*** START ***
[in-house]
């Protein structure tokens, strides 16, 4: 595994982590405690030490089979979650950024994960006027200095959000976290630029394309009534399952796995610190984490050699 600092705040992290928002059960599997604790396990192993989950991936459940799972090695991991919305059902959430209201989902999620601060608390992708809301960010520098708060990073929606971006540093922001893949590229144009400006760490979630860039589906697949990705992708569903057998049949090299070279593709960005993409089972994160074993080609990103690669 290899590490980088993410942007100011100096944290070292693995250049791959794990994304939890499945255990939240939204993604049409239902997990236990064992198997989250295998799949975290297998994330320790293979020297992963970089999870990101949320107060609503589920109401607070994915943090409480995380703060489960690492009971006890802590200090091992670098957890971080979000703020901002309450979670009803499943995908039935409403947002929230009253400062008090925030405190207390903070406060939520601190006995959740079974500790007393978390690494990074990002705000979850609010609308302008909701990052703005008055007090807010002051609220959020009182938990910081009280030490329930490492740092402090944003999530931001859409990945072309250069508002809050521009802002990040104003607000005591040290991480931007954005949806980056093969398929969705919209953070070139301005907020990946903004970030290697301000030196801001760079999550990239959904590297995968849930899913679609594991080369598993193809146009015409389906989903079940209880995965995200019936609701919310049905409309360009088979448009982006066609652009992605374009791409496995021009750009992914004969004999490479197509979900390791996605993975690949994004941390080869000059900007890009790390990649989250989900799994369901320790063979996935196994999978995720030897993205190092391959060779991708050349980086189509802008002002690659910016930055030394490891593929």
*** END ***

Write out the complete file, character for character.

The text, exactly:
[in-house]
């Protein structure tokens, strides 16, 4: 595994982590405690030490089979979650950024994960006027200095959000976290630029394309009534399952796995610190984490050699 600092705040992290928002059960599997604790396990192993989950991936459940799972090695991991919305059902959430209201989902999620601060608390992708809301960010520098708060990073929606971006540093922001893949590229144009400006760490979630860039589906697949990705992708569903057998049949090299070279593709960005993409089972994160074993080609990103690669 290899590490980088993410942007100011100096944290070292693995250049791959794990994304939890499945255990939240939204993604049409239902997990236990064992198997989250295998799949975290297998994330320790293979020297992963970089999870990101949320107060609503589920109401607070994915943090409480995380703060489960690492009971006890802590200090091992670098957890971080979000703020901002309450979670009803499943995908039935409403947002929230009253400062008090925030405190207390903070406060939520601190006995959740079974500790007393978390690494990074990002705000979850609010609308302008909701990052703005008055007090807010002051609220959020009182938990910081009280030490329930490492740092402090944003999530931001859409990945072309250069508002809050521009802002990040104003607000005591040290991480931007954005949806980056093969398929969705919209953070070139301005907020990946903004970030290697301000030196801001760079999550990239959904590297995968849930899913679609594991080369598993193809146009015409389906989903079940209880995965995200019936609701919310049905409309360009088979448009982006066609652009992605374009791409496995021009750009992914004969004999490479197509979900390791996605993975690949994004941390080869000059900007890009790390990649989250989900799994369901320790063979996935196994999978995720030897993205190092391959060779991708050349980086189509802008002002690659910016930055030394490891593929």